Robert Costello’s law firm, Davidoff Hutcher & Citron, is suing Steve Bannon.
Can you blame them? According to the complaint, Bannon has stiffed the firm on $480,487.87 out of $855,487.87 they’ve billed him.
I’m interested in the complaint, though, for something other than the details of what a cheapskate Bannon is.
Here’s how the complaint describes the firm’s work for Bannon.
From on or about November 2020 through on or about November 2022, DHC provided legal services on behalf of the Defendant regarding several matters that included, but not limited to, a federal action captioned, United States v. Stephen Bannon, 20 Cr. 412 (AT) (S.D.N.Y.) which was dismissed against Defendant subsequent to a presidential pardon of him that was secured through the aid of DHC, represented Defendant with regards to a subpoena issued by the U.S. House Select Committee to Investigate the January 6th Attack on the United States Capitol (“Subpoena”), subsequently represented Defendant in response to a criminal contempt proceeding captioned, United States v. Stephen K. Bannon, 21Cr. 670 (CJN) (D.D.C.) regarding that Subpoena, and represented Defendant in a case brought by the former Manhattan District Attorney Cyrus Vance, captioned In the Matter of the Application of Cyrus R. Vance, Jr. (collectively the “Legal Services”)
That mostly tracks what we know about Costello’s representation of Bannon. He publicly took over representing Bannon in the Build the Wall case on December 11, 2020 after Bannon’s prior criminal defense attorney, Bill Burck, fired him for threatening to execute Anthony Fauci and Chris Wray.
Costello represented Bannon in his contemptuous refusal to show up before the January 6 Committee and invoke Executive Privielge, and participated in two discussions with the government that the government treated as material to the contempt case against Bannon. There was a brief moment after Bannon was indicted on November 12, 2021, where it looked like David Schoen and Evan Corcoran would represent Bannon, alone. But on December 2, Costello filed to join the case, setting off a long discussion about whether Costello would be a witness or a lawyer on the case. That charade continued until July 2022, when Costello decided he might need to be a witness after all. See this post for some of that timeline.
It is true that Costello represented Bannon in the early period of NY State’s investigation into Bannon for the same fraud for which he was pardoned in the federal Build the Wall case. Though the November 2022 date roughly coincides with Bannon’s sentencing in October 2022.
Again, it mostly checks out.
The reason I’m interested, however, is that back in July 2022, when Costello was withdrawing from the Bannon contempt case, he gave a different timeline for his representation of Bannon, indicating that it went back two years earlier than the timeline DHC has laid out.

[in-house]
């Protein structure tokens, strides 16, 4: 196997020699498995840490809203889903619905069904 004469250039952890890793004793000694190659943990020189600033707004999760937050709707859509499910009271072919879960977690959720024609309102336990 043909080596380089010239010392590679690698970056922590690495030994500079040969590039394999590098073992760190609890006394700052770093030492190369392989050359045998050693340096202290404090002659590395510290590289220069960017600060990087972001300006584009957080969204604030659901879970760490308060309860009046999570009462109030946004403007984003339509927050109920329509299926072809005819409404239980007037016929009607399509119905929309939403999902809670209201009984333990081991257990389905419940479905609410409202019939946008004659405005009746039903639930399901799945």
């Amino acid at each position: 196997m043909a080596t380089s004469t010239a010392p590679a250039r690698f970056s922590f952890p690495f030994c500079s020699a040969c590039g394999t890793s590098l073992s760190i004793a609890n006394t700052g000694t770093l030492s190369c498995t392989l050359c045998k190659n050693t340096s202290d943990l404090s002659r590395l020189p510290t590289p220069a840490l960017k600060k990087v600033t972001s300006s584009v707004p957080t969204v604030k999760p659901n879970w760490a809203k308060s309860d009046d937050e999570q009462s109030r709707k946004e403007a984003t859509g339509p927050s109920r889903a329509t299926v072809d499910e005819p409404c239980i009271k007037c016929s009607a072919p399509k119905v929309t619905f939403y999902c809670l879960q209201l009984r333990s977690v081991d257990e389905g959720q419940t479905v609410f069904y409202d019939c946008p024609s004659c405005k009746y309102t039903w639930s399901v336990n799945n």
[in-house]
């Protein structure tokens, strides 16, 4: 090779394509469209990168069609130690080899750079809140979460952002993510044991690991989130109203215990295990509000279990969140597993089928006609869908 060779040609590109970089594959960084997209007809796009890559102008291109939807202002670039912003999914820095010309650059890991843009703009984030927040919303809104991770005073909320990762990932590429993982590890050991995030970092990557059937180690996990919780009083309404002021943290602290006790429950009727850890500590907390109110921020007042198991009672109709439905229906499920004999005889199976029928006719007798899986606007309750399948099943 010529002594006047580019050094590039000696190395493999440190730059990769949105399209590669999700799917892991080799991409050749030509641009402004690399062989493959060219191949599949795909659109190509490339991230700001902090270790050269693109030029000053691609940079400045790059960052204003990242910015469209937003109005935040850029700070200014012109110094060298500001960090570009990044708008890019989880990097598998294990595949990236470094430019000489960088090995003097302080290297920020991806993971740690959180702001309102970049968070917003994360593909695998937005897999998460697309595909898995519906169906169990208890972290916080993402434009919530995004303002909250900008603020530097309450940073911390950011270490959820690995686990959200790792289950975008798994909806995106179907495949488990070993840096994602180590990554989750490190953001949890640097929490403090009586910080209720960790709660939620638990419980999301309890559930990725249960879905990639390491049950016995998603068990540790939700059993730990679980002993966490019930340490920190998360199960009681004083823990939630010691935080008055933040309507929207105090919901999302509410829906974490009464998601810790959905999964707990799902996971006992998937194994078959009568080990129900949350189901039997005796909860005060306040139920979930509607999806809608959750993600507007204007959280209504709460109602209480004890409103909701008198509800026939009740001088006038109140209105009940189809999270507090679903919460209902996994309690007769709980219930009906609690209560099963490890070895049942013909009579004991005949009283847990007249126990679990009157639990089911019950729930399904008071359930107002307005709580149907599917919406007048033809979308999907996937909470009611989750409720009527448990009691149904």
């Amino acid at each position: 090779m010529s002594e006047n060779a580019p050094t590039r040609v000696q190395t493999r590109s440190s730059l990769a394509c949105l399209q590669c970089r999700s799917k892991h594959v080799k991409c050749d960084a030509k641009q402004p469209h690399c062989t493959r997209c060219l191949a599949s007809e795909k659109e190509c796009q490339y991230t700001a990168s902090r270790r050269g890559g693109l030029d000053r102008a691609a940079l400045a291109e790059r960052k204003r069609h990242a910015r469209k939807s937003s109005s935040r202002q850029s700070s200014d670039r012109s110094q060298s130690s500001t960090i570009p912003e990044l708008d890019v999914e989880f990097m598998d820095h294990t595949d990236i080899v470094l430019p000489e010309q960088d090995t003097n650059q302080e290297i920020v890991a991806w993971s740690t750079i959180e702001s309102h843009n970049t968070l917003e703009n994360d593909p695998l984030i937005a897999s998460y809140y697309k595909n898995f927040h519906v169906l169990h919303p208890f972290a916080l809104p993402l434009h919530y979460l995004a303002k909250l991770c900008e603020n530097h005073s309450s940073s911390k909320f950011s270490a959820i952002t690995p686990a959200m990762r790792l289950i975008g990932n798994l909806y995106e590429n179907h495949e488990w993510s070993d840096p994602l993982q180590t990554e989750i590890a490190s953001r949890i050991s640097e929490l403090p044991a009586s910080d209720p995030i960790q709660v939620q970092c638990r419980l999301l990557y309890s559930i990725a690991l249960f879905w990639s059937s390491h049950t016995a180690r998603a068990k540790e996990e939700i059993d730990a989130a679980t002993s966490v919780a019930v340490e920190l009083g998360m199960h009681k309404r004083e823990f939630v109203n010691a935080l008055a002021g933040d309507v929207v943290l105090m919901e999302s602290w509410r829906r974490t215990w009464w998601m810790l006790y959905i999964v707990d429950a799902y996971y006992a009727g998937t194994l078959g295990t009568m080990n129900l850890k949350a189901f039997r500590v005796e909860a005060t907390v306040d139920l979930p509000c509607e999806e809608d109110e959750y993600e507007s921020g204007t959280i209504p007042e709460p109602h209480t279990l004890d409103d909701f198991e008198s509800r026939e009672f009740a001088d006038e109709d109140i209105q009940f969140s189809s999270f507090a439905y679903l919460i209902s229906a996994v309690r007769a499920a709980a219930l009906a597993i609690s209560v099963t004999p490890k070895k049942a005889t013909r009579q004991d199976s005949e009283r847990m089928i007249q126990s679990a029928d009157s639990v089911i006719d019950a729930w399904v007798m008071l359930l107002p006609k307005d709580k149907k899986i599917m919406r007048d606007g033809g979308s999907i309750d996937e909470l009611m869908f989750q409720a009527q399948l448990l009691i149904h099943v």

I am an attorney and Partner in the firm of Davidoff, Hutcher & Citron, LLP located at 605 Third Avenue, New York, New York. For the past 49 years I have been admitted to the bar of the State of New York, the Southern and Eastern Districts of New York, the Second and Third Circuit Courts of Appeals and the United States Supreme Court. I have been counsel to the above listed Defendant, Stephen K. Bannon on a number of different matters for the past three years. I am admitted to the bar of this District by way of pro hac vice motion. I have been co-counsel to Mr. Bannon throughout these proceedings as well as in connection with all interactions with the Select Committee which preceded the filing of Contempt of Congress misdemeanor charges in this Court. [my emphasis]
I noted at that time that it was a different timeline than was publicly known, the timeline that DHC lays out in its complaint.
Still, there may be a ready explanation for this discrepancy too: That Costello is including the period when he played a key role in the “Hunter Biden” “laptop” operation in the time period he represented Bannon, but DHC is not.
Even so, that timeline is a bit hazy, given some variation regarding whether he reached out in 2019 or 2020 in Mac Isaac’s story.
In any case, the discrepancy between DHC’s story and Costello’s about the length of time he represented Bannon may be of interest to Abbe Lowell, as he asks the Feds to investigate — among others — Bannon, Rudy Giuliani, and Costello.
These disputes are interesting for another reason. As the Daily Beast laid out, Bannon has also been stiffing Evan Corcoran. And his third lawyer from the contempt case, Schoen, said last month he can no longer work with him in the NYS Build the Wall charges.
Even after the irreparable split in NYS, Schoen remained on Bannon’s appeal, where he has been stalling and where briefing won’t be done until May. Any appeal would be premised on Bannon’s understanding of the expectations surrounding Executive Privilege, which would seem to rely on Costello’s testimony.
I have no idea where this is going. Perhaps Hunter Biden’s lawyer, Lowell, can sort it out.